The United Nations Environment Assembly (UNEA) has adopted resolutions on marine litter and microplastics from its first meeting in 2014. They call for strengthening the United Nations Environment Programme's role in taking action on marine debris and microplastics in UNEA-1; establishing the Ad-Hoc Open-Ended Expert Group on Marine Litter and Microplastics in UNEA-3; and re-emphasising the issue of marine plastic litter and microplastics and acknowledging single-use plastics in UNEA-4. The resolutions also call for greater efforts at collaboration and coordination. These resolutions are the first steps in developing a systemic understanding of plastic pollution in order to inform collective global action going forward.

The African Ministerial Conference on the Environment (AMCEN) held in Durban, South Africa, in November 2019 was crucial in emphasising the need to address plastic pollution. All 54 member states supported a declaration calling for global action on plastic pollution and suggested the possibility of exploring a new global agreement. With Minister Creecy President of AMCEN until 2021, South Africa can be instrumental in leading other African environmental ministers to take a strong position on plastic pollution. African governments have now joined the Nordic, Caribbean, South East Asian and Pacific states in their call for strong global action on plastic pollution.

National and sub-national policy

South Africa already has some regulatory and economic instruments in place, such as the ban and levy on plastic carrier bags (2003), regulations requiring the licencing of waste facilities, and the development of waste management standards. However, other instruments such as (dis) incentives to move away from problematic and unnecessary plastic products and packaging need to be implemented to better enable the transition to a circular plastics economy. For example, the adoption of Section 18 of the National Waste Management Act as a mechanism for implementing extended producer responsibility. The proposed landfill taxation is commendable but constraints - such as infrastructure, capacity and accurate reporting - will need to be overcome before taking this forward. With regard to information-based instruments, a Packaging Guideline and Packaging Certification scheme is being developed through Operation Phakisa: Chemicals and Waste in consultation with industry stakeholders.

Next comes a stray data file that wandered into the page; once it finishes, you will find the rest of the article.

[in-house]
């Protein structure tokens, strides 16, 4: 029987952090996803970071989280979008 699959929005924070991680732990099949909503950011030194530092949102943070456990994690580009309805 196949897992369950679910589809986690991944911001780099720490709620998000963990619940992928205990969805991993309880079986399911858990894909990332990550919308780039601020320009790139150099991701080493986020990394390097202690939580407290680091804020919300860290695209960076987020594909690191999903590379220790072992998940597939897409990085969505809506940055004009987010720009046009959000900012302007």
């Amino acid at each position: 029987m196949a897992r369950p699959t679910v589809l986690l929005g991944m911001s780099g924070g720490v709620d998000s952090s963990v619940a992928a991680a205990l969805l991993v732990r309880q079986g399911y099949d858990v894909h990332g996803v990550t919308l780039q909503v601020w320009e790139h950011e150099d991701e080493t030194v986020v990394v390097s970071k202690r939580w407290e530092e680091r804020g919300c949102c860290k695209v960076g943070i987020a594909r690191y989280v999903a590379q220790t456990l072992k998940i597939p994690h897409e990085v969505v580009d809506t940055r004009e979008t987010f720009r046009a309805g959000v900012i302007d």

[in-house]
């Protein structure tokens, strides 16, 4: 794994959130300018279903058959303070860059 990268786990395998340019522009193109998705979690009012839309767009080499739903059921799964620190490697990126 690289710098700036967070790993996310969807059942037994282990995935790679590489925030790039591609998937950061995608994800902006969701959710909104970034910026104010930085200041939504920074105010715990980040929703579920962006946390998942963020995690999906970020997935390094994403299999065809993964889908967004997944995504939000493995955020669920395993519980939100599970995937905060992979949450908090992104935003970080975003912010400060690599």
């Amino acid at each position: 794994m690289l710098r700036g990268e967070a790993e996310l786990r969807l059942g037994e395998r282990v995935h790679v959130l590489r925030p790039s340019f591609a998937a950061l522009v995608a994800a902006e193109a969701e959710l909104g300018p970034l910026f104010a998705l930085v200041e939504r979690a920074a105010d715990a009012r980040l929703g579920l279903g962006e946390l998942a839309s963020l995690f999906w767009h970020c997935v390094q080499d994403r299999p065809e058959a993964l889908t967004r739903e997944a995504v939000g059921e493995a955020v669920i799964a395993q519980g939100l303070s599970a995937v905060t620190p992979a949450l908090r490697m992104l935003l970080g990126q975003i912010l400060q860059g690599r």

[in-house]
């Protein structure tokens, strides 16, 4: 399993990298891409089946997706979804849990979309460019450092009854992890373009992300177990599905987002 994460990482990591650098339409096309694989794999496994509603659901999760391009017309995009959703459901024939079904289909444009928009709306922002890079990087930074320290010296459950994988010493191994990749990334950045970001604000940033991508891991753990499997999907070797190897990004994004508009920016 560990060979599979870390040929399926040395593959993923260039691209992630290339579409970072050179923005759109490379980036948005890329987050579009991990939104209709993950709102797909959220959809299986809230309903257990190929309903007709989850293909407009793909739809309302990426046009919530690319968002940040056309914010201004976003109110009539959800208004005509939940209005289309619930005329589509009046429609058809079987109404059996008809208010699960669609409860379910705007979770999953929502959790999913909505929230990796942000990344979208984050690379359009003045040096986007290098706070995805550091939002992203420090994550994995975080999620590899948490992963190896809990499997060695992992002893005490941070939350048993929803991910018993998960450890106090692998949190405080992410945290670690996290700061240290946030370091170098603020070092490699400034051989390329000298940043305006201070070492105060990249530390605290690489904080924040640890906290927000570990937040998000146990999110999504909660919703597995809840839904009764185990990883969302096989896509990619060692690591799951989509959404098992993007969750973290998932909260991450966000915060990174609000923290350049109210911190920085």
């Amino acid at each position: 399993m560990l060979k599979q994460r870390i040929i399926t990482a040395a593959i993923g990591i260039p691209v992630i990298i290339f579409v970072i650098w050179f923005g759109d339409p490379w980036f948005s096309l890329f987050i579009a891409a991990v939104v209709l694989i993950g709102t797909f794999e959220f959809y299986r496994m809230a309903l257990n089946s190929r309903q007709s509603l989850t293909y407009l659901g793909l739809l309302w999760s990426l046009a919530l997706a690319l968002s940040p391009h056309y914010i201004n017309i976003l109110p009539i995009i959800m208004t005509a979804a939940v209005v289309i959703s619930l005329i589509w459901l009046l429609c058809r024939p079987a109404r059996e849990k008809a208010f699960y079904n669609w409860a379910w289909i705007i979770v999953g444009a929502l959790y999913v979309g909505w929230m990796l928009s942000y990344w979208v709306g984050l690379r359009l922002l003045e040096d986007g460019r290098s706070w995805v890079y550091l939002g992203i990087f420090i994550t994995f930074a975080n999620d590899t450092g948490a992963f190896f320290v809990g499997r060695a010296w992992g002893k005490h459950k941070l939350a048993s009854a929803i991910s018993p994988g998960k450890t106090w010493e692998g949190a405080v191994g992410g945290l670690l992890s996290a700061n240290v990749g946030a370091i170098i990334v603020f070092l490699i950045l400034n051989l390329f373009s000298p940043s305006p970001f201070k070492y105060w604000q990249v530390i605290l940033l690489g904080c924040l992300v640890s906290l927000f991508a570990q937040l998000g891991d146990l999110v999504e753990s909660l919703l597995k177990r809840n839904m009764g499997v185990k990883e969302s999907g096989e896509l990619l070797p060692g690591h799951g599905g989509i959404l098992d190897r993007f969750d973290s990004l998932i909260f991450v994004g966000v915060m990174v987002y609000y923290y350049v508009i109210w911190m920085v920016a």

The recent emergence of global voluntary agreements, such as the national Plastic Pact network of the Ellen MacArthur Foundation, complements the policy instruments already under development in many countries. The South African Plastics Pact was launched in January 2020 and provides an appropriate platform for multi-stakeholder collaboration across the plastics value chain, while also promoting accountability in achieving 2025 targets through annual public reporting. It is to be noted that voluntary agreements on sustainability challenges, such as plastics and food waste, which are cross-sectoral in nature, need to take a multi-sector and multi-stakeholder approach in order to obtain the systemic shifts that are required to address sustainability concerns. Through the Plastics Pact, South Africa has initiated the journey to develop and implement these actions, but this will need to be complemented by policy interventions to overcome the current barriers and inertia that prevent transition to a circular plastics economy.